NEW YORK (CNN/Money) -
Cell phone networks in major American cities are vulnerable to being shut down by a flood of text messages from malicious hackers, according to a published report.
The New York Times reports on a study by two Pennsylvania State University professors, who said that cellular networks are open to the denial-of-service attacks in which computers send so many messages to a target that other machines are blocked from connecting.
Such attacks occur regularly online, and the professors, Patrick McDaniel and Thomas La Porta, said that a hacker with a single computer with a cable modem could succeed in shutting down networks by pushing 165 text messages a second into a network.
Cellular companies told the newspaper that while such attacks are possible, they have developed systems to prevent such efforts from shutting down their networks.
"If you're not prepared, that could happen," Brian Scott, senior manager for wireless messaging operations at Sprint, told the newspaper. "If you are prepared and you have means in place to identify, detect and mitigate that, it's not as much of a concern."
But other outside experts not associated with the Penn State professors or the cell phone providers agreed the networks are at risk.
"Any time a vulnerability in the physical world exists that can be exploited via computer programs running on the Internet, we have a recipe for disaster," said Aviel D. Rubin, technical director of the Information Security Institute at Johns Hopkins. "It is as though those who wish to harm us have a magic switch that can turn off the cellular network."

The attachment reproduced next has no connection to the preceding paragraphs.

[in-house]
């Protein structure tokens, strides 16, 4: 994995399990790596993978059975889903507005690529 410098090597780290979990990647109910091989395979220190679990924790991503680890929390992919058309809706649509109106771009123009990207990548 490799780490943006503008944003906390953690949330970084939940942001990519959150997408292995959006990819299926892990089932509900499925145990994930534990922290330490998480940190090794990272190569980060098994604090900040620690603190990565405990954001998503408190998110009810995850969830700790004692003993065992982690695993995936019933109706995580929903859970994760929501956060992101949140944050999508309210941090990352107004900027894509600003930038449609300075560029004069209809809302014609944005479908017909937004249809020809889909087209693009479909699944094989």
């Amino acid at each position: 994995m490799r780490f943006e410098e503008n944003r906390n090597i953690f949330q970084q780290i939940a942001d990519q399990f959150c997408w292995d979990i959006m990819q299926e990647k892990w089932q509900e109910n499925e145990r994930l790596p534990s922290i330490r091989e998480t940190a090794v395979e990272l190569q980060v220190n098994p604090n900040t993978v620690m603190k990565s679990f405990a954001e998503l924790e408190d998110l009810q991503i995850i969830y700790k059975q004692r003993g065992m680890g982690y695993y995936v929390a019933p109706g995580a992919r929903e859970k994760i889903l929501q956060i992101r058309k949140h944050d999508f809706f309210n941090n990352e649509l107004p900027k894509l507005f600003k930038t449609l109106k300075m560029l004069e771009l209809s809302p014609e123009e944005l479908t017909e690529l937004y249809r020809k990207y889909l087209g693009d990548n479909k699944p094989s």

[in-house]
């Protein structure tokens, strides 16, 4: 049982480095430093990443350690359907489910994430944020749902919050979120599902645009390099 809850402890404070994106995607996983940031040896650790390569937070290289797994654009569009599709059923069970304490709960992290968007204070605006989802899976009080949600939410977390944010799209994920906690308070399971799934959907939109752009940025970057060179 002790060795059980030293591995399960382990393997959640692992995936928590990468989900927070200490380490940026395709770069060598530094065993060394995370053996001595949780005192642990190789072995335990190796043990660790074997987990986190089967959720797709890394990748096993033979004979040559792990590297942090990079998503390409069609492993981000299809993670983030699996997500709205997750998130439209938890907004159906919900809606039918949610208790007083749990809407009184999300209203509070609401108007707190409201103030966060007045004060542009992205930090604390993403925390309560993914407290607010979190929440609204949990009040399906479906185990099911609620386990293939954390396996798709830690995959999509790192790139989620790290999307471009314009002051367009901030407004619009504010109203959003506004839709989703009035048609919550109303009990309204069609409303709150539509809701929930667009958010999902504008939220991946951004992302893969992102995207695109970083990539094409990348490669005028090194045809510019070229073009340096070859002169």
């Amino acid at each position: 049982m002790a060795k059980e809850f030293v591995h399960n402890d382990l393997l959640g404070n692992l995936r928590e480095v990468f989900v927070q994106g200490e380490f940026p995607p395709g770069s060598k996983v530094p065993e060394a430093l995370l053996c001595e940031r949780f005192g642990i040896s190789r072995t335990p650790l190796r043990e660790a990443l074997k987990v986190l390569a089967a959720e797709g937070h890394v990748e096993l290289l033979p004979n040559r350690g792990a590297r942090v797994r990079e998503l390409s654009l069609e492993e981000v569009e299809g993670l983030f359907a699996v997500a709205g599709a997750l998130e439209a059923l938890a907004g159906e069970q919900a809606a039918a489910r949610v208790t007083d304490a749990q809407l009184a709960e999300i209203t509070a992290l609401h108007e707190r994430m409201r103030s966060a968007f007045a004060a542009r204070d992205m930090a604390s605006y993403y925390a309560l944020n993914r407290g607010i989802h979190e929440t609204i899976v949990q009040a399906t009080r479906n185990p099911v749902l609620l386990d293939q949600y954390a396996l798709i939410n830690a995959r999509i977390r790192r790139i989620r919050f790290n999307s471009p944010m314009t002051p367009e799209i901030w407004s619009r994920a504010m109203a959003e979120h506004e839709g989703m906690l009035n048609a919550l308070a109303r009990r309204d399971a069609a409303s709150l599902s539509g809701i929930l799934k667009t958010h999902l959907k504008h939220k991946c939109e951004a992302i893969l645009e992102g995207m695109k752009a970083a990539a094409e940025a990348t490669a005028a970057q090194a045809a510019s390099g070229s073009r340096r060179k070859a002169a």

The text-messaging system, called S.M.S. for short messaging service, is an increasingly important and popular part of the cellular network, especially with teenage users. But the use of such messages to communicate when cellular voice networks are down, such as following the Sept. 11 terrorist attacks here or the recent Gulf Coast hurricanes, makes them increasingly important.
The most direct solution to such attacks -- simply disconnecting the text-messaging services from the Internet gateways -- is not practical, McDaniel told the newspaper. But technologies to limit the messages being inserted into the network could provide some protection, he added.
For more news on how cell phone companies are betting on increased mobile mail, click here.